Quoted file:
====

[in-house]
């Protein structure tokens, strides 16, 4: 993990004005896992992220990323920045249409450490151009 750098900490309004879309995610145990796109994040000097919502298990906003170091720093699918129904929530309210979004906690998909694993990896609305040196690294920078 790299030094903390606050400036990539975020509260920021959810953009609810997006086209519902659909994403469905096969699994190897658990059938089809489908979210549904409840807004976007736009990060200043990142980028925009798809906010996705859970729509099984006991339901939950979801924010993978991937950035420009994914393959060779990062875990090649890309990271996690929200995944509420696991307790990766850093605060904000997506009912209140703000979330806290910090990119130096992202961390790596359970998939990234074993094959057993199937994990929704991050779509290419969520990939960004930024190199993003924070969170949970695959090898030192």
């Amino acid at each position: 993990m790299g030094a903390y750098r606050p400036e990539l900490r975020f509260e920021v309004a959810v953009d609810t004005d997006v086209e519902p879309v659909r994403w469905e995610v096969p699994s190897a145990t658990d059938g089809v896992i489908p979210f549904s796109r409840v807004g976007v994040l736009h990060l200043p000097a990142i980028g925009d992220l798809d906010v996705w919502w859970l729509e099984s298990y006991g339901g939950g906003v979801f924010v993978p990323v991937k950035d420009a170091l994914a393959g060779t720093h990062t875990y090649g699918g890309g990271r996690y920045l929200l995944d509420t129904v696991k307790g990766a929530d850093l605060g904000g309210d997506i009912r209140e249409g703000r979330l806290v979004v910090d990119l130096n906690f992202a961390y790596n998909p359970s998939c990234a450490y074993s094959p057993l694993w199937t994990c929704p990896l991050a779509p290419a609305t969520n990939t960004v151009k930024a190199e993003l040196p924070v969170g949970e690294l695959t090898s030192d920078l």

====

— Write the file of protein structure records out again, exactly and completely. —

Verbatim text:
[in-house]
């Protein structure tokens, strides 16, 4: 993990004005896992992220990323920045249409450490151009 750098900490309004879309995610145990796109994040000097919502298990906003170091720093699918129904929530309210979004906690998909694993990896609305040196690294920078 790299030094903390606050400036990539975020509260920021959810953009609810997006086209519902659909994403469905096969699994190897658990059938089809489908979210549904409840807004976007736009990060200043990142980028925009798809906010996705859970729509099984006991339901939950979801924010993978991937950035420009994914393959060779990062875990090649890309990271996690929200995944509420696991307790990766850093605060904000997506009912209140703000979330806290910090990119130096992202961390790596359970998939990234074993094959057993199937994990929704991050779509290419969520990939960004930024190199993003924070969170949970695959090898030192």
């Amino acid at each position: 993990m790299g030094a903390y750098r606050p400036e990539l900490r975020f509260e920021v309004a959810v953009d609810t004005d997006v086209e519902p879309v659909r994403w469905e995610v096969p699994s190897a145990t658990d059938g089809v896992i489908p979210f549904s796109r409840v807004g976007v994040l736009h990060l200043p000097a990142i980028g925009d992220l798809d906010v996705w919502w859970l729509e099984s298990y006991g339901g939950g906003v979801f924010v993978p990323v991937k950035d420009a170091l994914a393959g060779t720093h990062t875990y090649g699918g890309g990271r996690y920045l929200l995944d509420t129904v696991k307790g990766a929530d850093l605060g904000g309210d997506i009912r209140e249409g703000r979330l806290v979004v910090d990119l130096n906690f992202a961390y790596n998909p359970s998939c990234a450490y074993s094959p057993l694993w199937t994990c929704p990896l991050a779509p290419a609305t969520n990939t960004v151009k930024a190199e993003l040196p924070v969170g949970e690294l695959t090898s030192d920078l």